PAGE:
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    Intestate Estates

    26/08/21 10:24 AM

    Dying without a Will is known as dying intestate, and this is not an ideal situation but is far more common than you think. According to the rules of intestacy, your assets will be distributed to those next of kin. This may also involve surviving relatives who you may not necessarily wish to inherit your assets. The administration of an intestate estate requires a person to take responsibility to see it through as there has been no executor of the will appointed by the deceased.

    For this reason, an application to the Supreme Court for “Letters of Administration” on intestacy needs to be made. This is the document which provides the court’s formal approval for someone to administer the deceased’s estate. The Court generally grants administration of an intestate estate to the individual or people with the greatest entitlement in the estate, such as the deceased’s spouse or children, or to the NSW Trustee & Guardian if need be. Take note that disputes may arise if there are multiple people who think they should be appointed as an administrator and such disputes will need to be sorted out before the administration of the estate can finally commence.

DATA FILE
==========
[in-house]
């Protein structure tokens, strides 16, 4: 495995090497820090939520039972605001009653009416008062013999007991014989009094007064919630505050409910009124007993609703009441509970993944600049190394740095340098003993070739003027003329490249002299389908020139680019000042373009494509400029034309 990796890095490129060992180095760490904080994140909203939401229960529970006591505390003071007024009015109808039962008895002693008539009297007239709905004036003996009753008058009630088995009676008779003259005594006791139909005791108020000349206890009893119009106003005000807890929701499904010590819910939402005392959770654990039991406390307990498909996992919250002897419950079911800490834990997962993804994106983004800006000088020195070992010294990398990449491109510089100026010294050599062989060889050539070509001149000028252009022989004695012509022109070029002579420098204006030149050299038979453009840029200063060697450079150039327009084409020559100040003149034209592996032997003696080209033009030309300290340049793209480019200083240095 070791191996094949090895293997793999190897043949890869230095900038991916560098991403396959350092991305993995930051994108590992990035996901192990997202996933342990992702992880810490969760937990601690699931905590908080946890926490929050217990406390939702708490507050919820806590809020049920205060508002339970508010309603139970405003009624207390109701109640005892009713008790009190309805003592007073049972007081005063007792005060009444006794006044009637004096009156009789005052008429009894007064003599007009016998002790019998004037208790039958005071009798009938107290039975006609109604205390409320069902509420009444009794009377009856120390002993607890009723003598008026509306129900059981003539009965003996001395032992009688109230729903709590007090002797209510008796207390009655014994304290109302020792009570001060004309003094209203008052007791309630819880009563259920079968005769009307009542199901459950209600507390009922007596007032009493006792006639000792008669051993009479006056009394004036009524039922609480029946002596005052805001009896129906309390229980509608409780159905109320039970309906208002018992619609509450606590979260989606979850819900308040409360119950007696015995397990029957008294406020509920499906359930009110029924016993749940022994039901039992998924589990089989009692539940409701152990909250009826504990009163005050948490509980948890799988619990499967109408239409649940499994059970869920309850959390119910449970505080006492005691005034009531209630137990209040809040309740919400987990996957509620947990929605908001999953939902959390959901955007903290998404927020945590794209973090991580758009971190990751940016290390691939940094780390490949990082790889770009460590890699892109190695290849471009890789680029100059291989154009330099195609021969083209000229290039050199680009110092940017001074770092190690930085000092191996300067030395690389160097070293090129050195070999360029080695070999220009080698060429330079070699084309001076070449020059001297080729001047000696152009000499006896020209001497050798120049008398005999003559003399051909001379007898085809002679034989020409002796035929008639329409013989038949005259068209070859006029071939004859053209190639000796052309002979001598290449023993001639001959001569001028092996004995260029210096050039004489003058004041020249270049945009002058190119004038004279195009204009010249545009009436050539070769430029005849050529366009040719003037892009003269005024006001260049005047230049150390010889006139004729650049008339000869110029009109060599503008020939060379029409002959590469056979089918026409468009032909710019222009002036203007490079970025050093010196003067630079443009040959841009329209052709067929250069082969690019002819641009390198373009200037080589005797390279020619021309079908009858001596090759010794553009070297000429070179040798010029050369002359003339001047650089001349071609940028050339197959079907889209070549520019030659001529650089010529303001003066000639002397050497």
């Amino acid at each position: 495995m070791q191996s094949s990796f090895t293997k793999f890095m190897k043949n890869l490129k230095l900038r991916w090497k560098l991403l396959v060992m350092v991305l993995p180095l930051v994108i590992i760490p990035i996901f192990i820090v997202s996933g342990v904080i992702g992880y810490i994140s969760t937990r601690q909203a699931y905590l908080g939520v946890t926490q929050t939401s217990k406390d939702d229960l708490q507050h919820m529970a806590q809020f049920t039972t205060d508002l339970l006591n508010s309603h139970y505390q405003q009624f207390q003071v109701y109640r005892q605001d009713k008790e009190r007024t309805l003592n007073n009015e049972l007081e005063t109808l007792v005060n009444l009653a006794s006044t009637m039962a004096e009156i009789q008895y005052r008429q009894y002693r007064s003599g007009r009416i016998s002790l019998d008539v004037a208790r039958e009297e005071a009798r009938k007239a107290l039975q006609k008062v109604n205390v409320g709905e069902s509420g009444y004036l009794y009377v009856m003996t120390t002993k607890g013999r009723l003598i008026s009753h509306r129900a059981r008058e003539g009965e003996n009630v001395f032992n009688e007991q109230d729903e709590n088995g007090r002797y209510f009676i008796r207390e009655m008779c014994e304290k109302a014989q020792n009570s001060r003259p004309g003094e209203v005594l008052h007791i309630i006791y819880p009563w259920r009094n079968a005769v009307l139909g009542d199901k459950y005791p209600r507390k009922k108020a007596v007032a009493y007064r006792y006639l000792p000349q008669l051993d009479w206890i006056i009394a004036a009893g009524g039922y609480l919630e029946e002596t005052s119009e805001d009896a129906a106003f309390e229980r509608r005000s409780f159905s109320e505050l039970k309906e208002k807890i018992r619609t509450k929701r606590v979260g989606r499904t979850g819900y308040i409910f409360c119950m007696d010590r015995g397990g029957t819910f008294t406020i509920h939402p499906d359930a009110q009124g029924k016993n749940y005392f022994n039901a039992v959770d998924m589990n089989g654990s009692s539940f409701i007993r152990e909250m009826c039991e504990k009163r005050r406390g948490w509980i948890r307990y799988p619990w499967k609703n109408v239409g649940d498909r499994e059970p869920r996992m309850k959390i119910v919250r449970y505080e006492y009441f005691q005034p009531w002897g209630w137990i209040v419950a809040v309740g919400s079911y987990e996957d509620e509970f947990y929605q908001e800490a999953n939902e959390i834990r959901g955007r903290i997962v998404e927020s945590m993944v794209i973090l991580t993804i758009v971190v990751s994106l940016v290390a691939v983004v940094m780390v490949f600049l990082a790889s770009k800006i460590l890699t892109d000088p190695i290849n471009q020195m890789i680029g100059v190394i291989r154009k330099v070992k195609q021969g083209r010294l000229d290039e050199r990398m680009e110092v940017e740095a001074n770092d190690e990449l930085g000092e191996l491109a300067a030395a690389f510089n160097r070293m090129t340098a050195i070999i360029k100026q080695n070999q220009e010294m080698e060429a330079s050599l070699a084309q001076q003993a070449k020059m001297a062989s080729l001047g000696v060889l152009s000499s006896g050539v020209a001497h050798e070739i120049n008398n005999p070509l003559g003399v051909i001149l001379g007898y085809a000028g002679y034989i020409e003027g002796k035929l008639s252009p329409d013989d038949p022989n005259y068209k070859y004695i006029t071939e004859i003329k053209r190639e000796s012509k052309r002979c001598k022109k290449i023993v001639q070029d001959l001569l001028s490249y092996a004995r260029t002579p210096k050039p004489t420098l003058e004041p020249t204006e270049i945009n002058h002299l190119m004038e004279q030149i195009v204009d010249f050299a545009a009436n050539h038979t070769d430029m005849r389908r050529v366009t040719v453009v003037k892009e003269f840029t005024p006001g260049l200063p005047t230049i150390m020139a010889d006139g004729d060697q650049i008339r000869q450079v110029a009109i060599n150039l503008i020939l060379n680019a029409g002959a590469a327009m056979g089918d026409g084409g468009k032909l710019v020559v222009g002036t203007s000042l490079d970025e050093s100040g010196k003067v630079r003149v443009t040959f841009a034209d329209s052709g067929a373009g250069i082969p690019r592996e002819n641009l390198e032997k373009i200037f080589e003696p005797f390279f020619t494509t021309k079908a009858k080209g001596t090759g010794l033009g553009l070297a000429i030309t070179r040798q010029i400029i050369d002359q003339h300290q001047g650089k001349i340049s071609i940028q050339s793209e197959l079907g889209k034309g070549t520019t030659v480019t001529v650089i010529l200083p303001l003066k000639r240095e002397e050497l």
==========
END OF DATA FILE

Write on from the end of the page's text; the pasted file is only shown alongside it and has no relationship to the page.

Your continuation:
An appointed administrator’s role is that they are responsible for confirming relatives that are entitled to a share of the deceased person’s estate and this is according to entitlements under intestacy rules in the Succession Act 2006. Sometimes this is a simple process but there may be complications, or when overseas research is required, estates are referred to their genealogy team who will research and investigate to identify, locate and prove relatives who are entitled to an estate before it is distributed as required by law.

    The distribution of an intestate estate is predetermined by a statutory formula which sets out who benefits from the estate and in what proportions, that is, the order of priority. Every state and territory in Australia has its own intestate laws and the distribution formula differs between jurisdictions.

    Dying without a Will can create uncertainty and may result in disputes, delay and additional expenses. Therefore it is essential to consider creating your Will as soon as you can. If you would like to know more about estate planning, please feel free to contact one of our experienced estate planning lawyers at Frank Law on (02) 9688 6023.

    This is not legal advice. 

    Topics: Estate Disputes

    Breeann Lalao

    Written by Breeann Lalao